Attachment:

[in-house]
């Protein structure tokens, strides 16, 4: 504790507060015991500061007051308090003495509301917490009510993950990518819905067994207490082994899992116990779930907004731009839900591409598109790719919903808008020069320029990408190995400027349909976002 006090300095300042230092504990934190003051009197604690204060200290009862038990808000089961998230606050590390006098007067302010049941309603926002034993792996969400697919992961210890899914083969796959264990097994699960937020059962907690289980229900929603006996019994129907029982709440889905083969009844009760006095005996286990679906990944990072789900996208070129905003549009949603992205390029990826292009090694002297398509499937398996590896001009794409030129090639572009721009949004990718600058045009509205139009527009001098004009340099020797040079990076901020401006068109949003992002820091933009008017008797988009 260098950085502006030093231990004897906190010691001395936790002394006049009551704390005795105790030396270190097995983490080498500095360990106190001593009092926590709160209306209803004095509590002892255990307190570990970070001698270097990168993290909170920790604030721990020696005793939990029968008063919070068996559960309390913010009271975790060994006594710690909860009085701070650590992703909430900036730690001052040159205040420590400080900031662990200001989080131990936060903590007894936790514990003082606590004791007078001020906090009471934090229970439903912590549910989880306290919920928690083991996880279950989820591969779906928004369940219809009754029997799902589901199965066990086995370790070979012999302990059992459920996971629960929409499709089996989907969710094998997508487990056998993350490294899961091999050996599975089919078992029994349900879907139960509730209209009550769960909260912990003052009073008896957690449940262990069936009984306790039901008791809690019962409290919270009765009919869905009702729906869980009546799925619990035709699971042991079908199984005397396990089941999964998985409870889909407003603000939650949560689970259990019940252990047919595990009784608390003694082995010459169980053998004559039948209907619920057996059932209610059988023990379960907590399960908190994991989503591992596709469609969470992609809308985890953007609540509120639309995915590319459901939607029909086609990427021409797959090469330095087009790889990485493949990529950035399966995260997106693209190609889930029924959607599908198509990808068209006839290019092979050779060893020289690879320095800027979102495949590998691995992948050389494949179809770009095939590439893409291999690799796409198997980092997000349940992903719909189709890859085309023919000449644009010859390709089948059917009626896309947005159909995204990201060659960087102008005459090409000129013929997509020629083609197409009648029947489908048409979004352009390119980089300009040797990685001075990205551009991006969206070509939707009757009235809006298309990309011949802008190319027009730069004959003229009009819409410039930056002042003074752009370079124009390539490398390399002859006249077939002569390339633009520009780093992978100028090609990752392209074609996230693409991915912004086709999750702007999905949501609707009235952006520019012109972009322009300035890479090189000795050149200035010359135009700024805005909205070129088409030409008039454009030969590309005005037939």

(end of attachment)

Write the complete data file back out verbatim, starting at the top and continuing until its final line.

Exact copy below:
[in-house]
């Protein structure tokens, strides 16, 4: 504790507060015991500061007051308090003495509301917490009510993950990518819905067994207490082994899992116990779930907004731009839900591409598109790719919903808008020069320029990408190995400027349909976002 006090300095300042230092504990934190003051009197604690204060200290009862038990808000089961998230606050590390006098007067302010049941309603926002034993792996969400697919992961210890899914083969796959264990097994699960937020059962907690289980229900929603006996019994129907029982709440889905083969009844009760006095005996286990679906990944990072789900996208070129905003549009949603992205390029990826292009090694002297398509499937398996590896001009794409030129090639572009721009949004990718600058045009509205139009527009001098004009340099020797040079990076901020401006068109949003992002820091933009008017008797988009 260098950085502006030093231990004897906190010691001395936790002394006049009551704390005795105790030396270190097995983490080498500095360990106190001593009092926590709160209306209803004095509590002892255990307190570990970070001698270097990168993290909170920790604030721990020696005793939990029968008063919070068996559960309390913010009271975790060994006594710690909860009085701070650590992703909430900036730690001052040159205040420590400080900031662990200001989080131990936060903590007894936790514990003082606590004791007078001020906090009471934090229970439903912590549910989880306290919920928690083991996880279950989820591969779906928004369940219809009754029997799902589901199965066990086995370790070979012999302990059992459920996971629960929409499709089996989907969710094998997508487990056998993350490294899961091999050996599975089919078992029994349900879907139960509730209209009550769960909260912990003052009073008896957690449940262990069936009984306790039901008791809690019962409290919270009765009919869905009702729906869980009546799925619990035709699971042991079908199984005397396990089941999964998985409870889909407003603000939650949560689970259990019940252990047919595990009784608390003694082995010459169980053998004559039948209907619920057996059932209610059988023990379960907590399960908190994991989503591992596709469609969470992609809308985890953007609540509120639309995915590319459901939607029909086609990427021409797959090469330095087009790889990485493949990529950035399966995260997106693209190609889930029924959607599908198509990808068209006839290019092979050779060893020289690879320095800027979102495949590998691995992948050389494949179809770009095939590439893409291999690799796409198997980092997000349940992903719909189709890859085309023919000449644009010859390709089948059917009626896309947005159909995204990201060659960087102008005459090409000129013929997509020629083609197409009648029947489908048409979004352009390119980089300009040797990685001075990205551009991006969206070509939707009757009235809006298309990309011949802008190319027009730069004959003229009009819409410039930056002042003074752009370079124009390539490398390399002859006249077939002569390339633009520009780093992978100028090609990752392209074609996230693409991915912004086709999750702007999905949501609707009235952006520019012109972009322009300035890479090189000795050149200035010359135009700024805005909205070129088409030409008039454009030969590309005005037939």